THE CAMPAIGN PROCESS
OConnor and Sabato
Continuity and Change
THE CAMPAIGN PROCESS
In this chapter we will cover
The Structure of a
The Candidate or the
Which Do We Vote For?
Campaign Finance Laws
The Structure of a Campaign
All political campaigns can be viewed as a series of several campaigns that
Do We Vote for the
Candidate or the Campaign?
The most important
factor in any campaign is the candidate (he/she is even more important than
Campaigns are able (most of the time)
to downplay a candidates weaknesses and emphasize her strengths.
However, even the best campaigns cannot put
an ineffective candidate in the win column most of the time.
Most people vote for a
candidate not the campaign.
Contributions and Expenses
are VERY expensive.
races can cost over $1 million but usually cost $400-700,000 for incumbents,
less for challengers.
races cost much more.
political money is regulated by the federal government under the Federal
Elections Campaign Act of 1971, 1974, and 1976.
Campaign for the Senate, 2002
Soft money is money with
no limits or rules that is raised and spent outside of federal election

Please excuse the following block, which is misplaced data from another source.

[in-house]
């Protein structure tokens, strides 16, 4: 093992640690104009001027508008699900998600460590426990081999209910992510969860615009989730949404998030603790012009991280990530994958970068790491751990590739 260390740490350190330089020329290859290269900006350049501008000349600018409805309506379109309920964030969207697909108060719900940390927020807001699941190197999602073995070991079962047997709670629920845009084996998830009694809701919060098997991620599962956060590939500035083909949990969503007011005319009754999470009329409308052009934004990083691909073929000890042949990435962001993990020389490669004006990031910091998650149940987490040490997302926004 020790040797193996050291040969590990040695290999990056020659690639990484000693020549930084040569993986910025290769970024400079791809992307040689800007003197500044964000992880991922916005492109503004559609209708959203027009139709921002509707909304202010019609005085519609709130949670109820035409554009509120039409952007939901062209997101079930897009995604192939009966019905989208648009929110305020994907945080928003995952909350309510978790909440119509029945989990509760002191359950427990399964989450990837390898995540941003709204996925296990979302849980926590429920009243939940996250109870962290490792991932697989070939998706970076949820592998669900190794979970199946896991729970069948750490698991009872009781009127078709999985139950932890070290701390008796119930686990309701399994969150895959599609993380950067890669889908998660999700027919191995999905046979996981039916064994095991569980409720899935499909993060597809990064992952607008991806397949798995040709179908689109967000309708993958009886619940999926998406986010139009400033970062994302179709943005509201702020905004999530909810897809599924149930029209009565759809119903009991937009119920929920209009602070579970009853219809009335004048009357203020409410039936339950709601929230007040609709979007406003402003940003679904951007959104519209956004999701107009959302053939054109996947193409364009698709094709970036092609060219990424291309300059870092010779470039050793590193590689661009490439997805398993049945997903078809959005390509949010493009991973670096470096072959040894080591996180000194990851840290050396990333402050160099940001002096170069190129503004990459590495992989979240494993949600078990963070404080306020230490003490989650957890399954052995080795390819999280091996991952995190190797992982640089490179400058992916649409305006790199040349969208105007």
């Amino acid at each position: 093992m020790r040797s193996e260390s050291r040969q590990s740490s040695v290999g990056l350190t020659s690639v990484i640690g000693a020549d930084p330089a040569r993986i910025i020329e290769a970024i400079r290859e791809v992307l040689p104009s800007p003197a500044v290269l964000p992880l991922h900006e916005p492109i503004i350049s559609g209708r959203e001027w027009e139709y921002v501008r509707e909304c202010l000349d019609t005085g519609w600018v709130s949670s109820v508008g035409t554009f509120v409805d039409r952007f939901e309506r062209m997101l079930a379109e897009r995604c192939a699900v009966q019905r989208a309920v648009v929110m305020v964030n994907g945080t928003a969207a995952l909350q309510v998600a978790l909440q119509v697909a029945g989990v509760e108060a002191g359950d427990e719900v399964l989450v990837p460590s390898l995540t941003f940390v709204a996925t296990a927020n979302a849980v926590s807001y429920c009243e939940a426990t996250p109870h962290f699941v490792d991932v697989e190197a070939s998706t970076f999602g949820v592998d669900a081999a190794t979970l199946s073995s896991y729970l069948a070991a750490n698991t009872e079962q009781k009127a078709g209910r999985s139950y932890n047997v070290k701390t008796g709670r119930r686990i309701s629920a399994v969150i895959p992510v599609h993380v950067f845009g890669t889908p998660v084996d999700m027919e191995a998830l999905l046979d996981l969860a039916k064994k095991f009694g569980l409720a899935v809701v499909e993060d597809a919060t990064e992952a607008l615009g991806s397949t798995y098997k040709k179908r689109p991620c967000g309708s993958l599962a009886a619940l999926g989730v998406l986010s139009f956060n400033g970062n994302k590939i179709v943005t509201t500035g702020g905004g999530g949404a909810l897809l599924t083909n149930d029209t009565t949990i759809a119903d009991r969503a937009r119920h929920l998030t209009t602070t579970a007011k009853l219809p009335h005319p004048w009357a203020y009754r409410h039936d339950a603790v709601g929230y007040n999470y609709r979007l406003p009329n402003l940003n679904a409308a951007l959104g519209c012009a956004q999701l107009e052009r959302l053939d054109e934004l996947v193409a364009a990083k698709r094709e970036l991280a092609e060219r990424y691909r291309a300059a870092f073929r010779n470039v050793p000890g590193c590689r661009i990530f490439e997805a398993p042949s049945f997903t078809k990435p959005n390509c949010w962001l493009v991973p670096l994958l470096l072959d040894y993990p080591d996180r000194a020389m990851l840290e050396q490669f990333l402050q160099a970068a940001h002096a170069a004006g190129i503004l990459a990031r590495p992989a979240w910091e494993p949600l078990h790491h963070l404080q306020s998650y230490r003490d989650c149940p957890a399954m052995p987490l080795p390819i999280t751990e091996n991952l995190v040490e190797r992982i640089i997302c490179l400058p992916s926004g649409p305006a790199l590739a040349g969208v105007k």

Soft money is often used
to pay for ads that do not expressly advocate the election or defeat of a
As long as these ads do
not use the words vote for, elect, vote against or the like, ads can be
paid for with unregulated soft money.
Many argue that the huge
infusion of unregulated soft money has destroyed the federal campaign laws.
FECA - Individuals
limits individuals to contributions of $1,000 per election, per candidate
($1,000 in the primary and another $1,000 in the general election).
may give a maximum of $25,000 in gifts to all candidates combined in any
calendar year. Individuals may also give up to $20,000 to a party each year.
FECA - PACs
PACs may donate $5,000
per candidate, per election.
There are over 4,000
PACs registered with the FEC.
PACs gave over $200
million to congressional candidates in 1996 (individuals gave $444 million).
FECA - Parties
also donate money to candidates. The Republican and Democratic parties give
tens of millions to congressional candidates.
members of Congress and state legislatures often also donate monies to
candidates of their party.
members of Congress establish their own PACs to give money. Republican Majority Leader Dick Armey has a
Buckley v. Valeo (1976) the Supreme Court struck down limits on
personal campaign spending.
your own money on your campaign is a free speech right.
Forbes, Ross Perot, and other wealthy Americans have taken advantage of their
personal wealth in their quest for office.